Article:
- Regarding the extraction of water from the Campo del Arenal aquifer, Alumbrera points out: “In the Campo del Arenal area, the maximum depression of the water table that will be caused by the water production wells has been estimated at 4-5 meters in the first years and in 14–22 meters after 20 years (…) This will cause the drying of the 4 artisanal wells near Route 40, used as a trough for animals ”(Page 19).

Machado has a slow, calm speech and a low tone, but he has just heard Governor Corpacci affirm on a Buenos Aires channel that "Alumbrera does not pollute." Machado changes his tone and sums up: “Did the governor ever take the trouble to read Alumbrera's Environmental Impact Report? This type of exploitation has a serious environmental impact that is recognized worldwide. The Alumbrera Report itself gives an account of the magnitude of the effects on ecosystems caused by this exploitation; the reduction of water basins, the depression of aquifers, reduction in the flow of rivers, alterations in the quality of water and air, destruction of habitats, affecting flora and fauna ”.

The Governor appointed her husband, Miguel Angel Mercado, to head the Ministry of Production, where in practice the provincial Mining Secretariat reports. And he placed his uncle and Alicia Kirchner's ex-husband, Armando “Bombón” Mercado, on the board of YMAD (Alumbrera's national counterpart). Bombón Mercado is syndicated as the political benchmark of Kirchnerism in Catamarca.


In 2003, Esquel and its rejection of mining had a national impact. In 2004, when this editor visited Andalgalá for the first time, there were (at least) three positions: acceptance of mining, rejection and, an intermediate one, acceptance but with more income for the municipality. It was a coincidence that mining had not brought benefits to the community. Critical voices were gaining space, but it was difficult to see if they were the majority.

But the lack of work and the scarce local impact of mega-mining were added two events that moved Andalgalá. At the end of 2009 the provincial government gave the green light to Agua Rica, a gold, silver, copper and molybdenum mining project in the hands of the Canadian Yamana (Alumbrera shareholder) and advertised as three times larger than the deposit in operation. The aggravating factor: it will be located only 17 kilometers from the urban center of Andalgalá, where the rivers that feed the region (the Blanco, Candado and Minas) are born. The new field is allowed to use 390 liters of water per second, almost 34 million per day.

In March 2010, it was learned that the provincial government had granted the urban area of ​​the city of Andalgalá a concession for mining exploitation. He even clarified that, if necessary, the neighbors would leave their homes for the mining company to advance with the extraction of the mineral. The beneficiary was the company Billiton Argentina BV, belonging to the international group BHP Billiton, with headquarters in Australia and a presence in 25 countries.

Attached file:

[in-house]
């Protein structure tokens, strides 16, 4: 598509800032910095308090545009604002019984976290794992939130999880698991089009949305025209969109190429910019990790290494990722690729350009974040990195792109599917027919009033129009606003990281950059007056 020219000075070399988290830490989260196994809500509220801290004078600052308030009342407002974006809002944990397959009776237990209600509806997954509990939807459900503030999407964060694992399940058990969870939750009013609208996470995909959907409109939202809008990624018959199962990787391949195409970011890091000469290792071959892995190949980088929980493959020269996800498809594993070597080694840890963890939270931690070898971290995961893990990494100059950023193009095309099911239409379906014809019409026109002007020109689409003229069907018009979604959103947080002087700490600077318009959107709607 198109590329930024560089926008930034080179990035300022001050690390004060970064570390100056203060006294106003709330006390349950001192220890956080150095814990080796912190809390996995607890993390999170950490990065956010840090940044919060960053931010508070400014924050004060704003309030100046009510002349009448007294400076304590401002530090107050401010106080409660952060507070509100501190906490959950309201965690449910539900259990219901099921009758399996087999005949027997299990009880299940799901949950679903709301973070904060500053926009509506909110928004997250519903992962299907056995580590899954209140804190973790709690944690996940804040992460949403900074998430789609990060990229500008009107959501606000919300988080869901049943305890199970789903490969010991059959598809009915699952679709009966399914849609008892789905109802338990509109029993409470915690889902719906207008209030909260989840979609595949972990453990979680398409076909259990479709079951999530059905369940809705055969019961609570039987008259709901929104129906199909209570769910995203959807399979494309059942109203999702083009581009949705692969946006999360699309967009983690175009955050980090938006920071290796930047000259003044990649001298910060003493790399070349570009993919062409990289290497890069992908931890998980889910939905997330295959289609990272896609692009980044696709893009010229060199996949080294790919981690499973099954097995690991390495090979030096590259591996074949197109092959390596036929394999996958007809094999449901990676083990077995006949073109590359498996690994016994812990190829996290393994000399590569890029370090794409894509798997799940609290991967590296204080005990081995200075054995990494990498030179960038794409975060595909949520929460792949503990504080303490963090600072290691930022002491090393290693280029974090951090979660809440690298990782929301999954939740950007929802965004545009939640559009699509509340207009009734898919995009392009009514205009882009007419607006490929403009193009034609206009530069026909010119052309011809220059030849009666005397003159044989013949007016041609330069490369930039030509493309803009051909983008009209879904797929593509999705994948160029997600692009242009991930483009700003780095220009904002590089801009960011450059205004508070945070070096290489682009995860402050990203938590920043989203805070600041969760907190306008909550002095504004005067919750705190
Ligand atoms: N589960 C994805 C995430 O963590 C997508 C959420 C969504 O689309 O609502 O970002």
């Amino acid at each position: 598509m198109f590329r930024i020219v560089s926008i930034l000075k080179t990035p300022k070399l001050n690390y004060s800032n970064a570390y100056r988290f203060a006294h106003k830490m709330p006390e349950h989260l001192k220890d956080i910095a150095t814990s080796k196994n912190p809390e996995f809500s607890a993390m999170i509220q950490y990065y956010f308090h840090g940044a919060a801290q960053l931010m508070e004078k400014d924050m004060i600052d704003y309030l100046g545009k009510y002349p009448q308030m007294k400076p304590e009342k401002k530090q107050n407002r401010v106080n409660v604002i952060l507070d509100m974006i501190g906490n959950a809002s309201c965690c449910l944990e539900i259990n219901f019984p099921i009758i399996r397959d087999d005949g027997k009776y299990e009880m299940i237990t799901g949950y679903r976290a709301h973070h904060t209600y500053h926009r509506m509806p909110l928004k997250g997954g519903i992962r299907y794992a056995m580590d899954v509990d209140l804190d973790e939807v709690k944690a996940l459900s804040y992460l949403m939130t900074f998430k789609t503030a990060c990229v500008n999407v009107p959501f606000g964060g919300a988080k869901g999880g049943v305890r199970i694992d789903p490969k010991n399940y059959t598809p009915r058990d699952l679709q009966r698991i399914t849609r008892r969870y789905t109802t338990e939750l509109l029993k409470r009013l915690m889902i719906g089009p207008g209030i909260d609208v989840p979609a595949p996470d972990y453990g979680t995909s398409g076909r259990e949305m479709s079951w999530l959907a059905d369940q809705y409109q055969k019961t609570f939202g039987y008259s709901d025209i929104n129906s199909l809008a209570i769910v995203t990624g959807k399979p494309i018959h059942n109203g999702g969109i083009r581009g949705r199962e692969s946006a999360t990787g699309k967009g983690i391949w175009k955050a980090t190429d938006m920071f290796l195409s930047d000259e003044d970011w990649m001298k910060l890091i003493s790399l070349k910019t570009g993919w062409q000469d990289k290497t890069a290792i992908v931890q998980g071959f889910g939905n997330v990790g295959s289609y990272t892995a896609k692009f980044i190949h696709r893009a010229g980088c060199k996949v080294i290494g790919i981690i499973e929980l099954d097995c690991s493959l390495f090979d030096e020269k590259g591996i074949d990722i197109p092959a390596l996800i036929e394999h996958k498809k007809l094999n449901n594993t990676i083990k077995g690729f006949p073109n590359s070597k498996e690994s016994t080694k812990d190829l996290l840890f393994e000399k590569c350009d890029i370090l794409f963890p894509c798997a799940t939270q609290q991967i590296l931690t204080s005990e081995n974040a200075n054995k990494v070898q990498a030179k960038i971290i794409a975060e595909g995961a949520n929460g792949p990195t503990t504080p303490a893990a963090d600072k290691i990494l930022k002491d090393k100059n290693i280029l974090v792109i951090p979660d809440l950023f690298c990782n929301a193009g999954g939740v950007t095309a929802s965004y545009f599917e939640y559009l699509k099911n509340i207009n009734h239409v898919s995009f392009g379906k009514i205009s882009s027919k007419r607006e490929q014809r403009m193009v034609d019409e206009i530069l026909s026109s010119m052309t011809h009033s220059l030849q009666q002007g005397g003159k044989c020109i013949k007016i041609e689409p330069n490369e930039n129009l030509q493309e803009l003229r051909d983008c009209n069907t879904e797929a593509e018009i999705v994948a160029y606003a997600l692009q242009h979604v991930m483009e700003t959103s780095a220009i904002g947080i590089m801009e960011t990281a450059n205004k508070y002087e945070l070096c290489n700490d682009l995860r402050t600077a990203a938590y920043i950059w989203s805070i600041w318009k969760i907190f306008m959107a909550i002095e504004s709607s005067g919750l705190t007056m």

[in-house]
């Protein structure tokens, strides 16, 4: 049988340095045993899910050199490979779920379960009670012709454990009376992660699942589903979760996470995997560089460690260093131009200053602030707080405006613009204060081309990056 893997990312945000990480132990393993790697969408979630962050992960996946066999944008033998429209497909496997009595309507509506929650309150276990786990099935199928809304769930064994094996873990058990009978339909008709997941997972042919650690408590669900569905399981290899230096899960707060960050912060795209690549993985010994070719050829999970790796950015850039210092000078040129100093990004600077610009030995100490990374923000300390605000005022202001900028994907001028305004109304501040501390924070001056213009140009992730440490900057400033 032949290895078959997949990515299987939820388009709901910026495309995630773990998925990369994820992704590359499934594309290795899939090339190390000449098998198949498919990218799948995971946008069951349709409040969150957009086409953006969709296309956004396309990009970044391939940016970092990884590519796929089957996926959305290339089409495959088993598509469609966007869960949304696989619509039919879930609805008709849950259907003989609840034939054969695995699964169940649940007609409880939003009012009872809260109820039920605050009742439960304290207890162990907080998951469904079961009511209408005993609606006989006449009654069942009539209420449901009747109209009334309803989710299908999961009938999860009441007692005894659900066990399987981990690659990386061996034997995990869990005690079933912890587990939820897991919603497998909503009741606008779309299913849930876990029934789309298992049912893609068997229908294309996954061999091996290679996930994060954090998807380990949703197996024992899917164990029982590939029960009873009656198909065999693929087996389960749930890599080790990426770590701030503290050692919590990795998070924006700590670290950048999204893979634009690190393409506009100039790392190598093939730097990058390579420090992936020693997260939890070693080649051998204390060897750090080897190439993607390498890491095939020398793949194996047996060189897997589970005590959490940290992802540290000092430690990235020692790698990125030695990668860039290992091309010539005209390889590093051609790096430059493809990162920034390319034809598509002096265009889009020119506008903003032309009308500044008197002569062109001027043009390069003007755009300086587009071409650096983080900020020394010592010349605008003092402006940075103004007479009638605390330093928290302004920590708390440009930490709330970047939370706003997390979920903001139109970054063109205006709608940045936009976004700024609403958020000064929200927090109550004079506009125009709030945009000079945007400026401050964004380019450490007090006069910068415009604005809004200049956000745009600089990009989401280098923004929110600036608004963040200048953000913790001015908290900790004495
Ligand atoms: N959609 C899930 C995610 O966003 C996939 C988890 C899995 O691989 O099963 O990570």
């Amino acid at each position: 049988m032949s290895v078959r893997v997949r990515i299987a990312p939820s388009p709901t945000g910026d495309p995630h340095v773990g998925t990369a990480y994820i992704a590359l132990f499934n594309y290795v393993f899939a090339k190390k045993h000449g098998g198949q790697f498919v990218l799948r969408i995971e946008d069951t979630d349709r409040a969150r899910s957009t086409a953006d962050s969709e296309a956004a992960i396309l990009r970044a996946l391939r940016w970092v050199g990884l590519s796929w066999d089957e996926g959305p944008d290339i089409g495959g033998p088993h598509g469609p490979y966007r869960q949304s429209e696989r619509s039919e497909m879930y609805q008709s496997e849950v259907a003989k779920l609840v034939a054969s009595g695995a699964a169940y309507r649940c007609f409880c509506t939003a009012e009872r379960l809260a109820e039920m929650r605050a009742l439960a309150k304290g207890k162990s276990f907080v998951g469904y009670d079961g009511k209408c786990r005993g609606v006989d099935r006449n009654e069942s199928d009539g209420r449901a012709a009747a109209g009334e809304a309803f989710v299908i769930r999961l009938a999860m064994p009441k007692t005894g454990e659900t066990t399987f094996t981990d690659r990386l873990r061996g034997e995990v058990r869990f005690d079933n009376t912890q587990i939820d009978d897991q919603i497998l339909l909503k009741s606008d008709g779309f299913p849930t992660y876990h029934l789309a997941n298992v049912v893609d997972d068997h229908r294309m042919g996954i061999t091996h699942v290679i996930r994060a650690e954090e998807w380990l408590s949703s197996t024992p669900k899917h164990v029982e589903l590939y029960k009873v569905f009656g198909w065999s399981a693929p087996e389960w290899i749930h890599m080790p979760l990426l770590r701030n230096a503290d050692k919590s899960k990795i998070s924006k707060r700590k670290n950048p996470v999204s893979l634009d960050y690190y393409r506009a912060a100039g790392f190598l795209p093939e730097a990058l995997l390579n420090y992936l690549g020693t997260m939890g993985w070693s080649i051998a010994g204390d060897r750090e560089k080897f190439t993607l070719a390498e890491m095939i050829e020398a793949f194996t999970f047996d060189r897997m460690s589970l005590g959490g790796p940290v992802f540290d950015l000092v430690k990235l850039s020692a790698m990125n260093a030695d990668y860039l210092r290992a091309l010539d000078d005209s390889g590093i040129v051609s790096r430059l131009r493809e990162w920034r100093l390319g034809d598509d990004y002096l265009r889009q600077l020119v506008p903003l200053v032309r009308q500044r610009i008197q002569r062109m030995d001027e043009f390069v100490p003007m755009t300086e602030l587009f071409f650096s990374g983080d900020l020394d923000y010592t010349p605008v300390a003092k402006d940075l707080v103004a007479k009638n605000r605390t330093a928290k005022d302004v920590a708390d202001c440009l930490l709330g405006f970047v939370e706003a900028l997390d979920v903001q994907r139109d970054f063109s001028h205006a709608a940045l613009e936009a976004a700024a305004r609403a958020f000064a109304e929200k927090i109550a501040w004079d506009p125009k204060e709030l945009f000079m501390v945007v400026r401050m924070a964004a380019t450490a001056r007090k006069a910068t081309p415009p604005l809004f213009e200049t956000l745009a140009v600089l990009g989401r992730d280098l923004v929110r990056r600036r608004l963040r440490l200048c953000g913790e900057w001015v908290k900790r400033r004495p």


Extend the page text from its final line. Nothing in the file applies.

The official document of the Catamarca Mining Secretariat was clear: “The mining area practically covers the city of Andalgalá, a situation that is normal and common, since according to the Mining Code, the two properties can coexist, both the mining and the superficial, being the mining company in this case for prospecting and exploration purposes, in case of reaching an exploitation, the corresponding compensation and the greater public interest on the part of the State must be contemplated, for the priority of development ”. It was the textual paragraph of the official writing, dated November 18, 2009, and which was signed by the highest mining authority in Catamarca, the Secretary of Mining, Guillermo Sinner.

The project was called “Pilciao 16” and the official documentation (file 770B2005) confirmed the possibility of expropriating homes to advance the mining activity. The report also specifies that the department of Andalgalá weighed 280 mining permits for prospecting and exploration. Only Pilciao 16 involved 4465 hectares, much of the urban area.

The popular mobilization, and the rain of criticism of the provincial government, made Pilciao 16 backtrack. Mining voracity was gaining critical voices.

Mining democracy

José Eduardo Perea was elected mayor of Andalgalá in 2003. During the campaign that brought him to the municipal executive, he had promised a plebiscite to decide what to do with the Agua Rica deposit. But as soon as he was elected, he changed his mind: "The people must decide, I am sure of that, but it is that they are not yet prepared because they do not know the issue," Perea told this editor in 2005 (3). When asked when the same voters who made him become mayor will be prepared to vote for the plebiscite, he said he did not know.

In April 2004, and without waiting for the Mayor, the inhabitants of the small area of ​​Choya (in the department of Andalgalá) rejected the Agua Rica project due to the environmental risks it could cause with water and air pollution. They did so through a document that 80 percent of the population adhered to.

Perea was mayor for eight years of Andalgalá, until December 2011, when he was elected provincial senator. He never called a plebiscite.

It did, even with the opposition of Perea, the Deliberative Council of Andalgalá. In March 2010 he called for a binding plebiscite for the people to decide, on May 25 of that year, whether to accept or reject Agua Rica. The company in charge of the deposit, Yamana Gold, denounced that it was "unconstitutional" for the people to decide. The provincial government supported the company, and also declared it "illegal and unconstitutional" (4).